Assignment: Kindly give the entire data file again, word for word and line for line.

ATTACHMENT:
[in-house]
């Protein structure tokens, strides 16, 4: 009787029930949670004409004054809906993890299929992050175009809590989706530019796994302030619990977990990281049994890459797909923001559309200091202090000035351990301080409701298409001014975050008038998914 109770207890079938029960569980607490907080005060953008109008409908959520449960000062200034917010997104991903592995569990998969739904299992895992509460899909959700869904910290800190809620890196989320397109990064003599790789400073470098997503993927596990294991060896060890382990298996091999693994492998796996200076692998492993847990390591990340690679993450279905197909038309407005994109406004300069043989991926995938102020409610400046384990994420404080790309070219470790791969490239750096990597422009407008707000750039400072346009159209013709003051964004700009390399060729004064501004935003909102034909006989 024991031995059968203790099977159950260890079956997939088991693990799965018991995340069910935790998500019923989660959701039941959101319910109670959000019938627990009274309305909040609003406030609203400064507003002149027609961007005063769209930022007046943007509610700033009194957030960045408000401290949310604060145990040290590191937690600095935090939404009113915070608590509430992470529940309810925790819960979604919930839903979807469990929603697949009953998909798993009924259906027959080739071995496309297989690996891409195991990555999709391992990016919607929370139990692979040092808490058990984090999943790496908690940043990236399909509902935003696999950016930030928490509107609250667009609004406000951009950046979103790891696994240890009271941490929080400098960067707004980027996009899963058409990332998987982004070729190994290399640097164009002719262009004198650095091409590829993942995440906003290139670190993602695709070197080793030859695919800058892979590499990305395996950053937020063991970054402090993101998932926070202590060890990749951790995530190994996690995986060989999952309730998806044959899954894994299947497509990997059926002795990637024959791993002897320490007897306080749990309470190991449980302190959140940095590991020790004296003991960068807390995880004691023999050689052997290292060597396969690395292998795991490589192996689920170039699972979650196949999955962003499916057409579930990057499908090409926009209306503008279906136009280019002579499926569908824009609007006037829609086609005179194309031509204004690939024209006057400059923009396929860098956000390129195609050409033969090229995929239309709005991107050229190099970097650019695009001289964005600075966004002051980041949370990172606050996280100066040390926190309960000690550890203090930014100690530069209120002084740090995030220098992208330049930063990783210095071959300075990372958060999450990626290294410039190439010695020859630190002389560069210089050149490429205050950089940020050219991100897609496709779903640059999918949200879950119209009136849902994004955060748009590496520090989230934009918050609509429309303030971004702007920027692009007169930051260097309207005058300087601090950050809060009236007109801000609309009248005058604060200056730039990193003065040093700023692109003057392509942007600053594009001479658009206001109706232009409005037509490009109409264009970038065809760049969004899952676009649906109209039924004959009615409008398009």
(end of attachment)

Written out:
[in-house]
């Protein structure tokens, strides 16, 4: 009787029930949670004409004054809906993890299929992050175009809590989706530019796994302030619990977990990281049994890459797909923001559309200091202090000035351990301080409701298409001014975050008038998914 109770207890079938029960569980607490907080005060953008109008409908959520449960000062200034917010997104991903592995569990998969739904299992895992509460899909959700869904910290800190809620890196989320397109990064003599790789400073470098997503993927596990294991060896060890382990298996091999693994492998796996200076692998492993847990390591990340690679993450279905197909038309407005994109406004300069043989991926995938102020409610400046384990994420404080790309070219470790791969490239750096990597422009407008707000750039400072346009159209013709003051964004700009390399060729004064501004935003909102034909006989 024991031995059968203790099977159950260890079956997939088991693990799965018991995340069910935790998500019923989660959701039941959101319910109670959000019938627990009274309305909040609003406030609203400064507003002149027609961007005063769209930022007046943007509610700033009194957030960045408000401290949310604060145990040290590191937690600095935090939404009113915070608590509430992470529940309810925790819960979604919930839903979807469990929603697949009953998909798993009924259906027959080739071995496309297989690996891409195991990555999709391992990016919607929370139990692979040092808490058990984090999943790496908690940043990236399909509902935003696999950016930030928490509107609250667009609004406000951009950046979103790891696994240890009271941490929080400098960067707004980027996009899963058409990332998987982004070729190994290399640097164009002719262009004198650095091409590829993942995440906003290139670190993602695709070197080793030859695919800058892979590499990305395996950053937020063991970054402090993101998932926070202590060890990749951790995530190994996690995986060989999952309730998806044959899954894994299947497509990997059926002795990637024959791993002897320490007897306080749990309470190991449980302190959140940095590991020790004296003991960068807390995880004691023999050689052997290292060597396969690395292998795991490589192996689920170039699972979650196949999955962003499916057409579930990057499908090409926009209306503008279906136009280019002579499926569908824009609007006037829609086609005179194309031509204004690939024209006057400059923009396929860098956000390129195609050409033969090229995929239309709005991107050229190099970097650019695009001289964005600075966004002051980041949370990172606050996280100066040390926190309960000690550890203090930014100690530069209120002084740090995030220098992208330049930063990783210095071959300075990372958060999450990626290294410039190439010695020859630190002389560069210089050149490429205050950089940020050219991100897609496709779903640059999918949200879950119209009136849902994004955060748009590496520090989230934009918050609509429309303030971004702007920027692009007169930051260097309207005058300087601090950050809060009236007109801000609309009248005058604060200056730039990193003065040093700023692109003057392509942007600053594009001479658009206001109706232009409005037509490009109409264009970038065809760049969004899952676009649906109209039924004959009615409008398009």